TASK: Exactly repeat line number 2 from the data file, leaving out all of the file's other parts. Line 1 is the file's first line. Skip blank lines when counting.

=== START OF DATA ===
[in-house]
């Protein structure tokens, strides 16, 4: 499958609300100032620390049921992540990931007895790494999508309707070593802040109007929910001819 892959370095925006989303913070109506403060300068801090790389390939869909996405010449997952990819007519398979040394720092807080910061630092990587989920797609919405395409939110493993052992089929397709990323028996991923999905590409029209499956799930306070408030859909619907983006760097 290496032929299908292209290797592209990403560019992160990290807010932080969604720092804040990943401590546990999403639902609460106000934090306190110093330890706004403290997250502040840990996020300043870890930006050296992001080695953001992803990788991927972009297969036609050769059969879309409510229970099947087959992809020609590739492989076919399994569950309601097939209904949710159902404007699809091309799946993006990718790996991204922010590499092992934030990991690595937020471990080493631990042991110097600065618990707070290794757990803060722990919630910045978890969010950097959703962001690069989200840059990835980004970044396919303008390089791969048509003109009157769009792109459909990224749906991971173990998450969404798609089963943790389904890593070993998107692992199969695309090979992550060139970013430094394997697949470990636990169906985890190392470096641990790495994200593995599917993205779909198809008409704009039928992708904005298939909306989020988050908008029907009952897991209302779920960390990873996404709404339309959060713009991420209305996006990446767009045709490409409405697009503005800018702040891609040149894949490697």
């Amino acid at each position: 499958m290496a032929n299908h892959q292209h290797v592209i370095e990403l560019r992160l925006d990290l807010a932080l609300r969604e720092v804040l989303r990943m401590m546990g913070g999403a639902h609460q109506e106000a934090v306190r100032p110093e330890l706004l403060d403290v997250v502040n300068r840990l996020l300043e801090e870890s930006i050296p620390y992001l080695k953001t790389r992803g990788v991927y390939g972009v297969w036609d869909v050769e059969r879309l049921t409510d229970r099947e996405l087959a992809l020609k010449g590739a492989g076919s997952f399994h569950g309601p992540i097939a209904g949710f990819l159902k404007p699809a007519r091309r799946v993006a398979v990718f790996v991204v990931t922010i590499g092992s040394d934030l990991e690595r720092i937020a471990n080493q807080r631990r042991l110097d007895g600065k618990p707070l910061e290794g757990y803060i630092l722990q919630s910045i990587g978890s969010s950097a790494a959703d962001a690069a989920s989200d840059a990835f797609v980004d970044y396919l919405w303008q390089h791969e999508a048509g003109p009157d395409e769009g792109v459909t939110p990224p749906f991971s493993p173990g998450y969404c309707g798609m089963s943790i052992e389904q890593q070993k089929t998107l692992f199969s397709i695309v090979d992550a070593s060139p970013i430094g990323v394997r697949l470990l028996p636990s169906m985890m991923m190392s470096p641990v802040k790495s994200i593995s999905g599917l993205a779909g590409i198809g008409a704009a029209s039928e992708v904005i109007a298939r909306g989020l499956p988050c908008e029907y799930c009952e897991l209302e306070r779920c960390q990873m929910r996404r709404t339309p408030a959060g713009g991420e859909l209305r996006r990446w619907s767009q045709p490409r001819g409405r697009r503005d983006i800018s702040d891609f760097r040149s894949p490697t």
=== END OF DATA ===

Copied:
């Protein structure tokens, strides 16, 4: 499958609300100032620390049921992540990931007895790494999508309707070593802040109007929910001819 892959370095925006989303913070109506403060300068801090790389390939869909996405010449997952990819007519398979040394720092807080910061630092990587989920797609919405395409939110493993052992089929397709990323028996991923999905590409029209499956799930306070408030859909619907983006760097 290496032929299908292209290797592209990403560019992160990290807010932080969604720092804040990943401590546990999403639902609460106000934090306190110093330890706004403290997250502040840990996020300043870890930006050296992001080695953001992803990788991927972009297969036609050769059969879309409510229970099947087959992809020609590739492989076919399994569950309601097939209904949710159902404007699809091309799946993006990718790996991204922010590499092992934030990991690595937020471990080493631990042991110097600065618990707070290794757990803060722990919630910045978890969010950097959703962001690069989200840059990835980004970044396919303008390089791969048509003109009157769009792109459909990224749906991971173990998450969404798609089963943790389904890593070993998107692992199969695309090979992550060139970013430094394997697949470990636990169906985890190392470096641990790495994200593995599917993205779909198809008409704009039928992708904005298939909306989020988050908008029907009952897991209302779920960390990873996404709404339309959060713009991420209305996006990446767009045709490409409405697009503005800018702040891609040149894949490697």